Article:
It is likely that several genes determine susceptibility to baldness. Some of these genes come from your mother’s side and some from your father’s side of the family. Identical twins lose hair at the same age, at the same rate and in the same pattern. This indicates that genetic factors are more important than environmental factors in causing hair loss.
Androgenetic hair loss is caused by androgen hormones (produced in different amounts by both men and women) that affect the hair follicles in people with a genetic susceptibility.
Some people think that stress, diet, wearing hats, frequent washing and drinking alcohol are causes of hair loss, but researchers have found no link between any of these activities and patterned hair loss. There is some uncertainty about smoking cigarettes and hair loss, but the evidence is not strong.
Male pattern baldness (androgenic alopecia)
While there are a number of treatments available for male pattern baldness, there is no cure. Treatments include minoxidil, and finasteride. Minoxidil lotion is available over the counter from pharmacies, but finasteride tablets are only available on prescription from your doctor. Cosmetic options include camouflage sprays, wigs and hair transplant surgery.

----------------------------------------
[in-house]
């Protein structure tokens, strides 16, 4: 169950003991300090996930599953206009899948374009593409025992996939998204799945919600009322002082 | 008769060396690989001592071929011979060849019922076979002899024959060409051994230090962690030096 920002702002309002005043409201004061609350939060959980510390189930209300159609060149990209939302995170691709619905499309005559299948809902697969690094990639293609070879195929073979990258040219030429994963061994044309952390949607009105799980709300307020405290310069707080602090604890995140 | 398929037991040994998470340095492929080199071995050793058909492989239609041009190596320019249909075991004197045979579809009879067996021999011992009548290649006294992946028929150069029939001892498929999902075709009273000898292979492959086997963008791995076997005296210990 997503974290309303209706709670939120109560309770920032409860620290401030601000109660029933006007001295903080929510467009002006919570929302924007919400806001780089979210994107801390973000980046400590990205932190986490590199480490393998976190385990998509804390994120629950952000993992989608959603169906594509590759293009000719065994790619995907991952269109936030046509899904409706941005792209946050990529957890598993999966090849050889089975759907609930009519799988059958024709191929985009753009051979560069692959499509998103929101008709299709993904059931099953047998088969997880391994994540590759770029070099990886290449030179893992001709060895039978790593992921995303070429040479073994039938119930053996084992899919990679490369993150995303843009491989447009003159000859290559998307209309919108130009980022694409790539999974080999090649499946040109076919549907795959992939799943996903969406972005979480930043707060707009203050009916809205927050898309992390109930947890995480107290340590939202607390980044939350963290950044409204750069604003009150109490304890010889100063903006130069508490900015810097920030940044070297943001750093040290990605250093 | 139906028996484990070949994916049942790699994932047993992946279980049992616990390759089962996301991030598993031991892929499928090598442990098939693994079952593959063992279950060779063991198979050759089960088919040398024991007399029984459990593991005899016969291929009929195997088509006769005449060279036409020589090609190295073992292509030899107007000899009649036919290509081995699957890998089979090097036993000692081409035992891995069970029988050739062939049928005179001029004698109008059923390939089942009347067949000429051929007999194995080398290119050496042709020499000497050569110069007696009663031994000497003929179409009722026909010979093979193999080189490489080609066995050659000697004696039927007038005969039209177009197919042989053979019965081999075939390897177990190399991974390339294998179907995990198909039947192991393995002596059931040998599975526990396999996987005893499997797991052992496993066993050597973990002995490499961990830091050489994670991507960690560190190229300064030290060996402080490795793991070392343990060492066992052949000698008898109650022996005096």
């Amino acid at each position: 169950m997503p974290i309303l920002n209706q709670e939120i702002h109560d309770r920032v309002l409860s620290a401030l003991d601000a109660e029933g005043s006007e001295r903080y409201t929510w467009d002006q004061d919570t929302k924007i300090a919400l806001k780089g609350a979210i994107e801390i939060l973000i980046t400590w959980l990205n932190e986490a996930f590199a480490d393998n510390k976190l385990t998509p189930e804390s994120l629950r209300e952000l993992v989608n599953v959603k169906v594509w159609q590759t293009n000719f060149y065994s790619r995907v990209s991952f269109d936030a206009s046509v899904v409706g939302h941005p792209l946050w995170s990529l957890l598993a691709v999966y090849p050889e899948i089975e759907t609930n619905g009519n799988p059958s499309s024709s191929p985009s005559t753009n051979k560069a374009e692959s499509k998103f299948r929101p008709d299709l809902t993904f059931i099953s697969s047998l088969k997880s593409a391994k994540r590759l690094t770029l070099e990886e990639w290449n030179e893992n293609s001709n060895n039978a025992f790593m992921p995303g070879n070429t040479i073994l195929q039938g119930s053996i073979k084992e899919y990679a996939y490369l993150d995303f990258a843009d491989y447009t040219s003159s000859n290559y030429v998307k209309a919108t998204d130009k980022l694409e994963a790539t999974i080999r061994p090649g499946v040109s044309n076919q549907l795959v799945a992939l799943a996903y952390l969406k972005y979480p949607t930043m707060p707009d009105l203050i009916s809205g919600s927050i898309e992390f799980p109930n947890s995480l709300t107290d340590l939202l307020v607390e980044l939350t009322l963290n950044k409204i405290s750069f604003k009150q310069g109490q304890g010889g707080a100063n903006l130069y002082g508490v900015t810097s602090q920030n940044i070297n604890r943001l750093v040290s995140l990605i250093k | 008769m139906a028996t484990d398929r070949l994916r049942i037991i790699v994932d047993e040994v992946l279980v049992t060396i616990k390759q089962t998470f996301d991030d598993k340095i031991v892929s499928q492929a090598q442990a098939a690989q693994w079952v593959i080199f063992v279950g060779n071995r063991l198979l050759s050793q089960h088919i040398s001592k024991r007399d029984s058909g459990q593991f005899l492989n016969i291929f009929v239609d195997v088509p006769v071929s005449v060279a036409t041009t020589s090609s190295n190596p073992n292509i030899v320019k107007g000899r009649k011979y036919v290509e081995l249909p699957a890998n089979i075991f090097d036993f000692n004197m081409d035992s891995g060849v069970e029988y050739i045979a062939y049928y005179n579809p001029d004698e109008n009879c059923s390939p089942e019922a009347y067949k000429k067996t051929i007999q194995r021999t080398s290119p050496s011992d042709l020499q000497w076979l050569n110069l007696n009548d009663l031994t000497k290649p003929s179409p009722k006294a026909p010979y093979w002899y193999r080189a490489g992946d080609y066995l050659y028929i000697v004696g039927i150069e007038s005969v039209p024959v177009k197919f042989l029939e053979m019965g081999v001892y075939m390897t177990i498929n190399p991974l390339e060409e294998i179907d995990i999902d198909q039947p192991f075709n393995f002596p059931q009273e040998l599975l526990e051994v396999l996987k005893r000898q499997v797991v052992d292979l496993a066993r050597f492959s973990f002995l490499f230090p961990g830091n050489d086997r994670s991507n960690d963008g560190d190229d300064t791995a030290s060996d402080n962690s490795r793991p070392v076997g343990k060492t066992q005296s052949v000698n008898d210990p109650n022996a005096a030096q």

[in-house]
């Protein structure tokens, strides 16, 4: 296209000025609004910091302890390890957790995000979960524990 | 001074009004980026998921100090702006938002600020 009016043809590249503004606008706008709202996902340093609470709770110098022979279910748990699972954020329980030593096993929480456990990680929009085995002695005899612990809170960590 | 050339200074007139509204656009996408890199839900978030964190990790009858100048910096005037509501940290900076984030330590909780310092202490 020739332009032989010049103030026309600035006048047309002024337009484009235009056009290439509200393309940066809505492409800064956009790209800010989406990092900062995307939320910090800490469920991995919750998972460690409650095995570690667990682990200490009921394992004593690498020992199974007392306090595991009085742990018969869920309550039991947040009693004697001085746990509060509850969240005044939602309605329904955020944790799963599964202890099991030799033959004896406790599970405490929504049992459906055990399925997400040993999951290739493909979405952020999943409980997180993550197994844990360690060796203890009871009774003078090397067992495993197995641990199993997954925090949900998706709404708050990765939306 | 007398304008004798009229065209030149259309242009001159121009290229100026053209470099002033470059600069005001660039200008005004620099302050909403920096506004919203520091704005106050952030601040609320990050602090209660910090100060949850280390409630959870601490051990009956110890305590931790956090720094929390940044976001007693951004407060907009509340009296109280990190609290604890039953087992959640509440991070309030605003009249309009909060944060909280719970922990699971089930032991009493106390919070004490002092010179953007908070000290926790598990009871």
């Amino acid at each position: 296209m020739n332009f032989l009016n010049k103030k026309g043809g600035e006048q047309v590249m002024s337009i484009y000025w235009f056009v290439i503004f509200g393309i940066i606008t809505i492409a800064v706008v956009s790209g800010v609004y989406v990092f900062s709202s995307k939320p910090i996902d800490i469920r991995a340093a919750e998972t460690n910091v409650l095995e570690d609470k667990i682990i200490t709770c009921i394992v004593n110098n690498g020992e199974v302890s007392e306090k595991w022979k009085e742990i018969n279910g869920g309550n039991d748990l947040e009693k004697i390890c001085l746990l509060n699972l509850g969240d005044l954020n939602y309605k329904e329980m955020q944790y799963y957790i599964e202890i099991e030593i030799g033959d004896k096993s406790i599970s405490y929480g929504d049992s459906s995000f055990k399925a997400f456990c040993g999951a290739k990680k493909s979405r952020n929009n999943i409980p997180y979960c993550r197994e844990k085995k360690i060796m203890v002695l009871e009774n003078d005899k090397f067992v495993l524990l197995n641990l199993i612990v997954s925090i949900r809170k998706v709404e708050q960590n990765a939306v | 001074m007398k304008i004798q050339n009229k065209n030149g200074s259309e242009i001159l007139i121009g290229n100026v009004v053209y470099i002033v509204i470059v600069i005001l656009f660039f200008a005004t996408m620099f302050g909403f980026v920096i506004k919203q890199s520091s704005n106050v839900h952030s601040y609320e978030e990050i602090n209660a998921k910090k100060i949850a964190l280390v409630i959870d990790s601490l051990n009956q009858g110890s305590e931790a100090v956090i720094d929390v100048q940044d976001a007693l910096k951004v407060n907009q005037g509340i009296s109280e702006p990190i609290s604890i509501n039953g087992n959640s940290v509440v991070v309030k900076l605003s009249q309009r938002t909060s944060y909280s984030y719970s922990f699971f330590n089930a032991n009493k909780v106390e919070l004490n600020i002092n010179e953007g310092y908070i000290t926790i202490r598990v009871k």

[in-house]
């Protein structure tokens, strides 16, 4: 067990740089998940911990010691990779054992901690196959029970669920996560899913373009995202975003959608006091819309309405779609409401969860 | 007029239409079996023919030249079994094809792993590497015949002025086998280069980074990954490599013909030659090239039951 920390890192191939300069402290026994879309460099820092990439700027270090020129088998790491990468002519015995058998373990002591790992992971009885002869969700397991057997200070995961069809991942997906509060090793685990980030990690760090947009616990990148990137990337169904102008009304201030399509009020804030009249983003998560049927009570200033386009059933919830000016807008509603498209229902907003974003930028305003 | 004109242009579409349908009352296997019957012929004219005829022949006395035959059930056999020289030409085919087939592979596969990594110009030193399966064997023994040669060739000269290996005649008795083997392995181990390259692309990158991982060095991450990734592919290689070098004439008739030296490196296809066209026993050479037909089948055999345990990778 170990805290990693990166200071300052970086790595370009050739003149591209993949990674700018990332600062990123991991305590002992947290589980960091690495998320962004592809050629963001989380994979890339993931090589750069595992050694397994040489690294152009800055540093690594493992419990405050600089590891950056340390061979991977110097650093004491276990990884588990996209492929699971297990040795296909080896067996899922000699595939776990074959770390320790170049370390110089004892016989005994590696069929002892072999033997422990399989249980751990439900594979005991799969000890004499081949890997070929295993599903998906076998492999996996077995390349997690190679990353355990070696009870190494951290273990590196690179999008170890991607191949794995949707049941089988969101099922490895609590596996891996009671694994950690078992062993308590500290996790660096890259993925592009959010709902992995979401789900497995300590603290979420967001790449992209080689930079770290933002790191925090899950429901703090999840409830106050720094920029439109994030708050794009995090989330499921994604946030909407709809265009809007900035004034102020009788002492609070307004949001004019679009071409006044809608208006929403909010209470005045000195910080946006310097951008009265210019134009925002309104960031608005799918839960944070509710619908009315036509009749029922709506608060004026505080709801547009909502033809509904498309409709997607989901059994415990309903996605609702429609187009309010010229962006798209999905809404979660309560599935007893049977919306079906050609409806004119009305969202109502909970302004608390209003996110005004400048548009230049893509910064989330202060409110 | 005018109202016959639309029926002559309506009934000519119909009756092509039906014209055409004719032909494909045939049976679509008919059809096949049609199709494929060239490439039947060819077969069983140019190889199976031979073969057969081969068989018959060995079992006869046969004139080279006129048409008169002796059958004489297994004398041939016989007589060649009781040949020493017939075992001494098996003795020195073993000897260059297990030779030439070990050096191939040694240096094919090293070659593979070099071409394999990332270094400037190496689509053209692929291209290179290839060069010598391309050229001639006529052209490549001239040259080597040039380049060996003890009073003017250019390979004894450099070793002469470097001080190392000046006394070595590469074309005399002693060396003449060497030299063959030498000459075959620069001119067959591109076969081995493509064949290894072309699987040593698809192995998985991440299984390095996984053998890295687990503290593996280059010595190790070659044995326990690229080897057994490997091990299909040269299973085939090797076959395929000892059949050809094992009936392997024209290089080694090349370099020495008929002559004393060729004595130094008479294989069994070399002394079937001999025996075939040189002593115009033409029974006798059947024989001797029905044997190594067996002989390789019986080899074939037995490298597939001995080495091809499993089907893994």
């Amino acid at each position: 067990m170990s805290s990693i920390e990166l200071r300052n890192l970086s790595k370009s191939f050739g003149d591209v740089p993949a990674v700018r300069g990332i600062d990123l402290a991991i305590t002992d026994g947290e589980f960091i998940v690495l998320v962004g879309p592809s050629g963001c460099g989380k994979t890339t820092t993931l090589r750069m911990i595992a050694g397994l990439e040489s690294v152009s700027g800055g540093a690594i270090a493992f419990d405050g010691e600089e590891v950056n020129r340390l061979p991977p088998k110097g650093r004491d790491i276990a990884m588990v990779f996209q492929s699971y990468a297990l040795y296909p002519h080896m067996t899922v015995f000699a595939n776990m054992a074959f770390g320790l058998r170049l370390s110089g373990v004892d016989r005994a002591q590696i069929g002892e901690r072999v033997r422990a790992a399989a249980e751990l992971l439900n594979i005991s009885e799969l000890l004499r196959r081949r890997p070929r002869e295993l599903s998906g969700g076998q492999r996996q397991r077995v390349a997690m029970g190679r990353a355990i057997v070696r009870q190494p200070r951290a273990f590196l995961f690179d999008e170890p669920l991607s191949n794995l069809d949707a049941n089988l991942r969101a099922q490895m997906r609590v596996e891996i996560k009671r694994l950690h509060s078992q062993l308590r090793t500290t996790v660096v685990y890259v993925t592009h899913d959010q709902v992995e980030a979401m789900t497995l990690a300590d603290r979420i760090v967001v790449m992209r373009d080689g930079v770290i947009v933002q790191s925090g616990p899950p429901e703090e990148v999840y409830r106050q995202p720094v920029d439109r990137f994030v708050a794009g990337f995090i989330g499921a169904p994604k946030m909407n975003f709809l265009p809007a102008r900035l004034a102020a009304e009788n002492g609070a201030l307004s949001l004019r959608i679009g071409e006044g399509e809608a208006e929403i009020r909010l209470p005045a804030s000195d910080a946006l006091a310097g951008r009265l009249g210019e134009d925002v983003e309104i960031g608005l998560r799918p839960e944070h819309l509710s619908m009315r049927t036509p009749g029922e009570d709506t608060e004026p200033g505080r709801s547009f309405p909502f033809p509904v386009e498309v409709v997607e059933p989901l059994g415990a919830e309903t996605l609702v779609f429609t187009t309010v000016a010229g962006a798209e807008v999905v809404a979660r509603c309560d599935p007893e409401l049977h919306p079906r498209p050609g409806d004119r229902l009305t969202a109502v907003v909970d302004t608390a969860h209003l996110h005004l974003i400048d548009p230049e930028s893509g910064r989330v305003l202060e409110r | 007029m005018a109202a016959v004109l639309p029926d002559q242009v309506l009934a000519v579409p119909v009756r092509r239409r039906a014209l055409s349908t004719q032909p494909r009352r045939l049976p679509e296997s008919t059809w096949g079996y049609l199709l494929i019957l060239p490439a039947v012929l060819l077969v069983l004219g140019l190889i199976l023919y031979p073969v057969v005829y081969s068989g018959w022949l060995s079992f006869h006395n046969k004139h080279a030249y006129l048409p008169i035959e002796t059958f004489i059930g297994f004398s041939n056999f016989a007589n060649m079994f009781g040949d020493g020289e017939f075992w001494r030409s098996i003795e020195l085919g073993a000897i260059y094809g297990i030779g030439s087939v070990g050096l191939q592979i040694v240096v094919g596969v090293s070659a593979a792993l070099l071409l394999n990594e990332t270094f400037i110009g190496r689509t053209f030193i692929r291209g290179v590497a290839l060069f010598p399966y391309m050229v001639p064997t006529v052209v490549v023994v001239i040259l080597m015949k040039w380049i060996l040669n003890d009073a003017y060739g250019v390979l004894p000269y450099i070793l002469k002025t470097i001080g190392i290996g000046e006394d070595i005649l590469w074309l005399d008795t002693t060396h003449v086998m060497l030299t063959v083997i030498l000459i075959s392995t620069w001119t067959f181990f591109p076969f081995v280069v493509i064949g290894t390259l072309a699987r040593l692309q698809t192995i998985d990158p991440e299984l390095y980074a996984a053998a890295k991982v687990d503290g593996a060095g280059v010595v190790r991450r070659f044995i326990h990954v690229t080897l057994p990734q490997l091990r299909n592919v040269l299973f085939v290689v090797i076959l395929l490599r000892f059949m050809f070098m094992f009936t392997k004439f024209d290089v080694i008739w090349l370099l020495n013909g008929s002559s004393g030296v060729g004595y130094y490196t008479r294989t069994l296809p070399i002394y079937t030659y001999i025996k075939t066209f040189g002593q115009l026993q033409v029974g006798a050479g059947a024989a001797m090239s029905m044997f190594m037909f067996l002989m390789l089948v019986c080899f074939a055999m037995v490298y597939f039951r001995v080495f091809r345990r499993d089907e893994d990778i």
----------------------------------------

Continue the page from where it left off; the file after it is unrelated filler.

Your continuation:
Hair loss in women (androgenetic alopecia)
Hair loss in women produces scattered thinning over the top of the scalp rather than a bald spot. Patterned hair loss occurs in over 55 per cent of women as they age. For most women, the hair loss is subtle, but about 20 per cent of women develop moderate or severe hair loss.
A number of treatments are available for female pattern hair loss, including topical minoxidil lotion (not recommended for pregnant or breastfeeding women), and tablets such as spironolactone, which have antiandrogen properties (they lower the levels of male hormones). These are available on prescription and require a doctor’s supervision.
Treatment for hair loss
Although there is no cure for hair loss, a number of treatments can slow or reduce hair loss, stimulate partial regrowth or replace damaged hair. Surgical hair transplantation can help some men who have advanced balding.
Despite advances in our understanding of hair loss, there are limits to current treatment. In particular, age-related hair loss and inherited forms of hair loss are difficult to reverse, although treatment may prevent further loss and produce partial regrowth. Non-surgical treatments include lotions and tablets. These generally need to be used continuously for the benefits to be maintained. If you stop treatment, regrowth will cease and hair loss will resume.